Talking with Green Party Presidential Candidate Jill Stein at the Bernie Or Bust The DNC rally in Philadelphia, Pennsylvania for Democratic Party Convention—American Babylon asks the candidate, "Is your new campaign slogan 'Bernie or Bust?"
Sharing helps, sharing is love, share, or don't, as long as you share...with Bernie Sanders and Hillary Clinton and even Donald J. Trump.
A few thoughts going into Tuesday at the Democratic Party Convention in Philadelphia:
There is a big difference in the geographic layout of the two conventions. In Cleveland, everything was right downtown. The convention itself was less than a mile walk from Public Square, where most protest and democratic activity was located over the four days. In Philadelphia, the main protest activity is going on downtown near Penn Station and City Hall, with the actual convention itself going on nearly five miles up Broad Street inside the relative sterility of Wells Fargo Arena. There are protesters at the arena, but they are separated from all convention activity by a well-constructed metal wall and a distance of a few football fields. There is no realistic opportunity to voice grievances, which is kinda the whole point of protesting and exercising one's democratic/free speech rights.
Protests will continue. A few animating issues are present everywhere you look: "The system is rigged" and #NOTPP and #DWS and "Lock Her Up." Anti-Trans Pacific Partnership sentiment runs rampant, the image of the letters TPP slashed out in a circle is ever present. Whatever the reality of TPP, the issue is proving to be the wedge with which Trump is attempting to peel off Bernie supporters. For those who are incredulous that Bernie supporters would or could ever become Trump voters, you really should come down and talk to people in Philly right now. I met three dudes outside Wells Fargo Arena who would blow your mind with their "We support Bernie but we want to build the wall" talk. The point being that these protesters and eventual voters are deeply motivated to get involved by specific issues, not specific candidates. Which is to say that many of Bernie's most ardent supporters have abandoned Bernie for suggesting they should throw themselves behind Hillary's campaign. It is complicated.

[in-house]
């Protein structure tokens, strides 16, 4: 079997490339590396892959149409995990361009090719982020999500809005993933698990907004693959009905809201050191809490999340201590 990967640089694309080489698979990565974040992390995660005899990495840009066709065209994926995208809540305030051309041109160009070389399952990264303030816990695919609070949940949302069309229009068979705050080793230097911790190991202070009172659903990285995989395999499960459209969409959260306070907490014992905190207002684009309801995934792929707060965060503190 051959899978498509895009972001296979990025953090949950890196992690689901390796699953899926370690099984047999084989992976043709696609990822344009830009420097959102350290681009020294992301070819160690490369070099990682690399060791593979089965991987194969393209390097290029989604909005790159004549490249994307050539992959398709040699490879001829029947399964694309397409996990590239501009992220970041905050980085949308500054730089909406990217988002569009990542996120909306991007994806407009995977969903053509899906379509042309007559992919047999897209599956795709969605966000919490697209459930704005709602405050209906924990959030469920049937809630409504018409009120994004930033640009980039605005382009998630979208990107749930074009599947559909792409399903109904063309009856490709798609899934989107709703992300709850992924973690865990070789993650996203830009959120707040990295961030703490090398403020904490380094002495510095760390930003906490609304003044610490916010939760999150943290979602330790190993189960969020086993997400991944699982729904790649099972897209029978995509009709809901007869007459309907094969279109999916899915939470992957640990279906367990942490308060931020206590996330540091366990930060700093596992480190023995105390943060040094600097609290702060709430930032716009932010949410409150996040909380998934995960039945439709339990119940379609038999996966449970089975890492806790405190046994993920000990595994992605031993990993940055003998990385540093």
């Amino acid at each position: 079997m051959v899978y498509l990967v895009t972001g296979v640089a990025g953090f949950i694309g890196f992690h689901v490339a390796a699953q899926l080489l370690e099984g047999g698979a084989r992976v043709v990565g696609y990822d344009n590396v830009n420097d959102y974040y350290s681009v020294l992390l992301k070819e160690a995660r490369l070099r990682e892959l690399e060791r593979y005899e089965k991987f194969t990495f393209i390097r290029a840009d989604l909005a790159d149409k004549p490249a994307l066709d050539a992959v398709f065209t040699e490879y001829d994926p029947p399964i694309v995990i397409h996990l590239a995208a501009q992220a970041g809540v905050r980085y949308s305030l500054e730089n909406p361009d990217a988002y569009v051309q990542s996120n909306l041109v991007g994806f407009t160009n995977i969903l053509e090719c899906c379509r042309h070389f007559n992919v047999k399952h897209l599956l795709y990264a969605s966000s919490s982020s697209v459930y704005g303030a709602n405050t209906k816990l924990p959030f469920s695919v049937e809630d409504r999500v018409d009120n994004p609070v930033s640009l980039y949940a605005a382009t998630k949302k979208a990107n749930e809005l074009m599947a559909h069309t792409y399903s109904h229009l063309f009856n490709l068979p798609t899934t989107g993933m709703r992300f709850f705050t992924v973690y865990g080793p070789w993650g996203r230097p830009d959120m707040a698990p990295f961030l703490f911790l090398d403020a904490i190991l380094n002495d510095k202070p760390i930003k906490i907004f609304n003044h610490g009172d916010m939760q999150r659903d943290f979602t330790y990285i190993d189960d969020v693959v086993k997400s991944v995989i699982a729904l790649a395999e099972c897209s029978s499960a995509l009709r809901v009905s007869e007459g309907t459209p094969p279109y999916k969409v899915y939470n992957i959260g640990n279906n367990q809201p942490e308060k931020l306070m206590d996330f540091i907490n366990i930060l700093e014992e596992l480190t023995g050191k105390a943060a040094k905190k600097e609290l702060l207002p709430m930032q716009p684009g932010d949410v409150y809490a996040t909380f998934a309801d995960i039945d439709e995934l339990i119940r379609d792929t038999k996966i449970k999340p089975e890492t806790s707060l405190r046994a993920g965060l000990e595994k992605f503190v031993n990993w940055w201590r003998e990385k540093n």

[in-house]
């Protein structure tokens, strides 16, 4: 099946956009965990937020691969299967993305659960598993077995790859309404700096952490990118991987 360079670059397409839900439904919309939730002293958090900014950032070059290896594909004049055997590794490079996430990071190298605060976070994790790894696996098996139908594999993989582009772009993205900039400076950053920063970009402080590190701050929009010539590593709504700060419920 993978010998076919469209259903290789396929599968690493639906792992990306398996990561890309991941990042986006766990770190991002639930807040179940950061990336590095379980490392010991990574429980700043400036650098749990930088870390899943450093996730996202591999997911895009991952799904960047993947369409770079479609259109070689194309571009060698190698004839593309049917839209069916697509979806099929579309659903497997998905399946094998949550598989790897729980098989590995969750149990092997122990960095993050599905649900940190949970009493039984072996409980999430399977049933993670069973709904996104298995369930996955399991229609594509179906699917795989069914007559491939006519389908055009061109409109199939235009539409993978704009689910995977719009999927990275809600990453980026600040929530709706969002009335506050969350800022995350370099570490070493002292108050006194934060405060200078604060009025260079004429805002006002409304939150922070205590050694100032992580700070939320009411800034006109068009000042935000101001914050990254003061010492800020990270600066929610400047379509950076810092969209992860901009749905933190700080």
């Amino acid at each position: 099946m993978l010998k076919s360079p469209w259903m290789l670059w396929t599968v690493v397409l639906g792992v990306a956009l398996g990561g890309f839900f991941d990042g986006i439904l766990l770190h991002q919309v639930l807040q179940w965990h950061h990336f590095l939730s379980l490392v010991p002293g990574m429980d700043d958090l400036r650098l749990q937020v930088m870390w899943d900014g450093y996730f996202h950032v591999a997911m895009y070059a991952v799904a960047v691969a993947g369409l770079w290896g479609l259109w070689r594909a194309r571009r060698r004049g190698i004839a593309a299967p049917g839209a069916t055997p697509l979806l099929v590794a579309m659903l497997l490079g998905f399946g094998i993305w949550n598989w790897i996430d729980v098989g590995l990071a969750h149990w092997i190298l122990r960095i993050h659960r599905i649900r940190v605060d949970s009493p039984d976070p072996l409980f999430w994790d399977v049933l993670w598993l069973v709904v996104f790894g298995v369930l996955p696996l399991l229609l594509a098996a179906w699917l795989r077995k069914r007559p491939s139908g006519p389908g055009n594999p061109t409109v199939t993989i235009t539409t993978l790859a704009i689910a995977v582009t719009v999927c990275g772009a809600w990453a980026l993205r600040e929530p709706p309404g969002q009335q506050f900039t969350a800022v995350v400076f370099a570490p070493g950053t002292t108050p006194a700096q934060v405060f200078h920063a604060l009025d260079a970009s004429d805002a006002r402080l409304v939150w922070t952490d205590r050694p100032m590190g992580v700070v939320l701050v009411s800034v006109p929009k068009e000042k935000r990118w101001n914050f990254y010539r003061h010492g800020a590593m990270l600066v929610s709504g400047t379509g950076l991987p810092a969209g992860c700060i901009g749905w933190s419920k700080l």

"Lock Her Up" sentiment every bit as strong here in Philadelphia as it was in Cleveland. Many sport t-shirts and signs with some turn on the phrase. When pressed, a variety of offenses are named, none of them criminal according to the FBI Director James Comey and others. The question of those in power playing by different rules lingers over all of this. The day started out as a slow-motion debacle, Debbie Wasserman-Schultz booed and humiliated at her own delegation's meeting, then stepping down but immediately accepting some kind of functionary role in the Clinton campaign. The protesters were animated by all of this, to be sure, and were not interested in anything anyone pro-Hillary had to say. I witnessed numerous arguments along the line of "The system is corrupt and she's a big part of it. The emails prove they were actively trying to bring down Bernie from the get go" and the response: "Hillary's a flawed human being like all of us. So what? Do you want Trump?"
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Congresswoman Martha McSally has told The Range she won’t be endorsing Donald Trump in this year’s presidential race, although she might vote for him.
“I have never endorsed a politician in my life and I’m not going to start now, so you can ask me for the next three and a half months, but it’s not happening,” McSally said on Friday, July 22. “Who we each vote for is our responsibility as a citizen and a voter and, in that role, have a vote just like you have a vote and I personally believe that is between me, God and the ballot box.”
The two Democrats who are competing in the Democratic primary, former state lawmakers Matt Heinz and Victoria Steele, have both worked to link McSally to Trump, as has the Democratic Congressional Campaign Committee. They’re hoping that Trump will prove so unpopular with voters that he’ll affect down-ticket races.